Boston based musician Carl Thien has been in some of my all time favorite indie rock bands. His work with Turkish Delight and Ginger Bread Men is nothing short of stellar and his radio show on WZBC is always packed with insightful sounds. Carl’s latest band Gull Boy honors the artsier side of NYC 1977-78, the Sound of Young Scotland (Postcard Records 1980-81), the Liverpool explosion of 1980-81, the LA Paisley Underground sound of 1984, and The Only Ones. Carl shares some of his favorite songs in this weeks edition of “Five For Friday” but first listen to “Shredder” (Tommy’s Trouble) from Gull Boy’s self titled debut album.

The Summer Hits – Stony Creation (1997)

The Summer Hits have the same absolute cool that Felt had with ‘Penelope Tree’, only this band never achieved any fame. In 1984 I lived in West Hollywood and then spent a summer in Santa Cruz just skating and doing nothing. That is a place I would love to live if I didn’t have to work, and The Summer Hits are the soundtrack to. That sound.

Chris Stamey and the dBs – (I Thought) You Wanted To Know (1978)

Everyone thinks of the NYC first wave punk rock scene as Talking Heads, Blondie, Richard Hell, Television, Patti Smith, Dead Boys (and so much more!). Yes – they all are, but Chris Stamey was right there too, with the seventh single on Ork Records (which Gull Boy covers). This single came out a year later and was the debut of The dBs, and tracks don’t get any better than this.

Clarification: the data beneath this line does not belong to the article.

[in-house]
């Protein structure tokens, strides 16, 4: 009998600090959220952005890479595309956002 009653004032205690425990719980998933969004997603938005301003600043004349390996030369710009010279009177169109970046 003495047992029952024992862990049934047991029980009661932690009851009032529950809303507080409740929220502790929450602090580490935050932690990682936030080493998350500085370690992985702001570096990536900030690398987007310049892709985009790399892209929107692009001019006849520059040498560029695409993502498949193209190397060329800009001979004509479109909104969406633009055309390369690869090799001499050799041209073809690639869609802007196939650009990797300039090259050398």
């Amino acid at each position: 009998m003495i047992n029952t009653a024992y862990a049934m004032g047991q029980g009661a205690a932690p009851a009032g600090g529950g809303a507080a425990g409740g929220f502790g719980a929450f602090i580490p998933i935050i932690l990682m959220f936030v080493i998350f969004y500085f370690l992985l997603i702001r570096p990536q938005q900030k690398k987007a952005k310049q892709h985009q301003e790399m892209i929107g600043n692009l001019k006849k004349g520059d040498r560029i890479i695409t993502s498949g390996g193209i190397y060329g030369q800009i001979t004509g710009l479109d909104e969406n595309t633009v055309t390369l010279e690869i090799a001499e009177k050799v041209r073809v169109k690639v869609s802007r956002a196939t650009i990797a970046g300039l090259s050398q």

The Distractions – Time Goes By So Slow (1979)

The Distractions were such an unlikely Factory Records band, but there you are, with this incredible single capturing the minds of so many people with its climbing, chiming guitar, and vocals like Michael Stipe without his mumble.

Josef K – It’s Kinda Funny (1980)

If you have seen the documentary ‘Big Gold Dream’ you will know that Josef K were IT in Edinburgh as homegrown record labels started to sprout, and they found a home on Postcard Records. This song captures their magic so well. They were sunk by not releasing an LP they recorded, then releasing a different LP that sounded rushed and unpolished, though it is a classic today.

Paul Haig – Running Away (1982)

Paul Haig was bassist/vocalist in Josef K, and this Sly Stone cover (his solo debut) corrects the curse that Josef K suffered and provides everything I love most in a single and a song. These 5 songs if mapped out on a board would provide a clear path to the sound that Gull Boy are laying down on vinyl today.